The number of abuse alerts of vulnerable Hartlepool people went up in the last year by more than 100.
Hartlepool Borough Council says it has seen a “significant increase” in safeguarding concerns identifying possible cases of abuse in adults.
This demonstrates that local people are aware of who to contact should they have concerns about a vulnerable adultCouncillor Stephen Thomas
In 2015-16 the authority received 538 alerts, a 25% rise, compared to the previous year’s total of 430.
But the council says the increase is a positive as it shows people know how to report concerns and are confident to stand up for possible victims.
Meanwhile, the number of alerts that were referred for further investigation fell from 125 in 2014-15 to 102 in 2015-16.
Councillor Stephen Thomas, chair of the council’s Adult Services Committee, said: “We are encouraged by the number of alerts received because this demonstrates that local people are aware of who to contact should they have concerns about a vulnerable adult.”
John Lovatt, Hartlepool council’s head of adult services, said each concern made to the council was genuine and was appropriately risk managed.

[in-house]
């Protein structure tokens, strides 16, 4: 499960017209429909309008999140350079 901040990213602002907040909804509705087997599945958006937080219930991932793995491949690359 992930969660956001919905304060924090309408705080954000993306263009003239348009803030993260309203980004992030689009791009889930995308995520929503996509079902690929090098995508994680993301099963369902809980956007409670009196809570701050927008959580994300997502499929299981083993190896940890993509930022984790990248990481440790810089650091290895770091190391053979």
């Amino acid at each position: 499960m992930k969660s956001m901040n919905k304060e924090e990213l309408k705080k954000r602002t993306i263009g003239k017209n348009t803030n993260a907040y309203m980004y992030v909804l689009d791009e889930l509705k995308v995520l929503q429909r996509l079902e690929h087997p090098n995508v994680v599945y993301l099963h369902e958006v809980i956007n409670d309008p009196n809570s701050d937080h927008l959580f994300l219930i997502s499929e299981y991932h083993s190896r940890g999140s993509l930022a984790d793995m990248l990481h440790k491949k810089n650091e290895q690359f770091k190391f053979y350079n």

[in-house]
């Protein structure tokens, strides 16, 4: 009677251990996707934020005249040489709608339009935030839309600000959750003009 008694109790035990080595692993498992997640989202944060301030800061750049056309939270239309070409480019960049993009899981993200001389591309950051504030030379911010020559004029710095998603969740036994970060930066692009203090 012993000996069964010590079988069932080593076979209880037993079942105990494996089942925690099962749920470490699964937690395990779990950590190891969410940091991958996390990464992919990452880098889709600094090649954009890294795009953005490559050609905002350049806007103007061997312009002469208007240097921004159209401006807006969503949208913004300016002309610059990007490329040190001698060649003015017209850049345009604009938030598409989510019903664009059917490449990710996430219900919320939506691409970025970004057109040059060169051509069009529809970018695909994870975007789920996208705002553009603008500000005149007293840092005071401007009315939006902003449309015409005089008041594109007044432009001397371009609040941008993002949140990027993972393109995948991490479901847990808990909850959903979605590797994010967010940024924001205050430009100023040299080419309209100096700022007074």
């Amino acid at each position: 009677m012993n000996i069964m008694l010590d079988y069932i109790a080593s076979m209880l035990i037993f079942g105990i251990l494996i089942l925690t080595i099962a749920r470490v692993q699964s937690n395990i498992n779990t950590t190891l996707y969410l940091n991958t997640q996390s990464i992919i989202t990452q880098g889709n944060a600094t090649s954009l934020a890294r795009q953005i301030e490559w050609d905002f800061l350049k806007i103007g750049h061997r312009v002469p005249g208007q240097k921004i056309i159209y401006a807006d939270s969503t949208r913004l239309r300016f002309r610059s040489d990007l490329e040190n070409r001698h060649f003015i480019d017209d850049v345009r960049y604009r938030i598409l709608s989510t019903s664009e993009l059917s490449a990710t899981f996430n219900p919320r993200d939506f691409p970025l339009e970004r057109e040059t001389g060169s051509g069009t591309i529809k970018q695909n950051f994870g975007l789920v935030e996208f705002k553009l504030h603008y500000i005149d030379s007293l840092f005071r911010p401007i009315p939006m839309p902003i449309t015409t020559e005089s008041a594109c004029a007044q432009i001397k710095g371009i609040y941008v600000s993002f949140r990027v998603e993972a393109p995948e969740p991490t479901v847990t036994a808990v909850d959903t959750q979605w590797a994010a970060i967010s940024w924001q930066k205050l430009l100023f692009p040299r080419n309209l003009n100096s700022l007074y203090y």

They were taken up by way of interventions by social care and care management teams or the Commissioned Services Team and dealt with as complaints or resulted in providing information, advice and guidance to the people who reported the concerns.
Of the cases that were referred for investigation, the largest area of abuse was for neglect at 47 followed by physical abuse at 30.
The most common location of abuse taking place was in care homes with 45 incidents and 33 in the victims’ own homes.
Thirteen were in a nursing home setting.
Mr Lovatt presented the figures to the last meeting of the Adult Services Committee.
He said: “The increased number of concerns is positive as it reflects that people are more aware of potential abuse of vulnerable adults and better informed about how to raise any concerns.
“It also means that lower level concerns that do not meet the threshold for a safeguarding investigation are brought to the council’s attention and appropriately addressed before potentially escalating further.”
Coun John Tennant asked: “Equally though, what is planned to attempt to bring down these figures?”
Mr Lovatt said some cases of abuse were not deliberate but due to inexperience of some care workers and the council was trying to engage earlier with care colleagues through the Better Care Fund.
He added Hartlepool’s Trading Standards team has met with all of the town’s banks to try to help to get them to report potential financial abuse they may witness.